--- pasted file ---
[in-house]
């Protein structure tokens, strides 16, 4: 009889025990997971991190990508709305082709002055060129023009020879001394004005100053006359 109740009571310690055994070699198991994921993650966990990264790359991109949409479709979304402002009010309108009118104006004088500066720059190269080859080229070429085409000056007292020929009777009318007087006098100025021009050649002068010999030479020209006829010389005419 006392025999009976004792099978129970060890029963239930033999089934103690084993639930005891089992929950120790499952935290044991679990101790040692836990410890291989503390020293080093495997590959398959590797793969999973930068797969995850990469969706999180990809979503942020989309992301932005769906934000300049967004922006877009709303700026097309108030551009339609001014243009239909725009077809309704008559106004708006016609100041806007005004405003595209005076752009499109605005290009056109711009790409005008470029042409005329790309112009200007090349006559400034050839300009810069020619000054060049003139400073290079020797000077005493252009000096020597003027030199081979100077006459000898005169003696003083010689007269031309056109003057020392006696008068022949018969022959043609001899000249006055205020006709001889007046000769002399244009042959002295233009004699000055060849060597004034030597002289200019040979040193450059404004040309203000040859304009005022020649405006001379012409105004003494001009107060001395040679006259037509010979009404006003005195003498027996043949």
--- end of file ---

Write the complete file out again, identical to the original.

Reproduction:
[in-house]
């Protein structure tokens, strides 16, 4: 009889025990997971991190990508709305082709002055060129023009020879001394004005100053006359 109740009571310690055994070699198991994921993650966990990264790359991109949409479709979304402002009010309108009118104006004088500066720059190269080859080229070429085409000056007292020929009777009318007087006098100025021009050649002068010999030479020209006829010389005419 006392025999009976004792099978129970060890029963239930033999089934103690084993639930005891089992929950120790499952935290044991679990101790040692836990410890291989503390020293080093495997590959398959590797793969999973930068797969995850990469969706999180990809979503942020989309992301932005769906934000300049967004922006877009709303700026097309108030551009339609001014243009239909725009077809309704008559106004708006016609100041806007005004405003595209005076752009499109605005290009056109711009790409005008470029042409005329790309112009200007090349006559400034050839300009810069020619000054060049003139400073290079020797000077005493252009000096020597003027030199081979100077006459000898005169003696003083010689007269031309056109003057020392006696008068022949018969022959043609001899000249006055205020006709001889007046000769002399244009042959002295233009004699000055060849060597004034030597002289200019040979040193450059404004040309203000040859304009005022020649405006001379012409105004003494001009107060001395040679006259037509010979009404006003005195003498027996043949």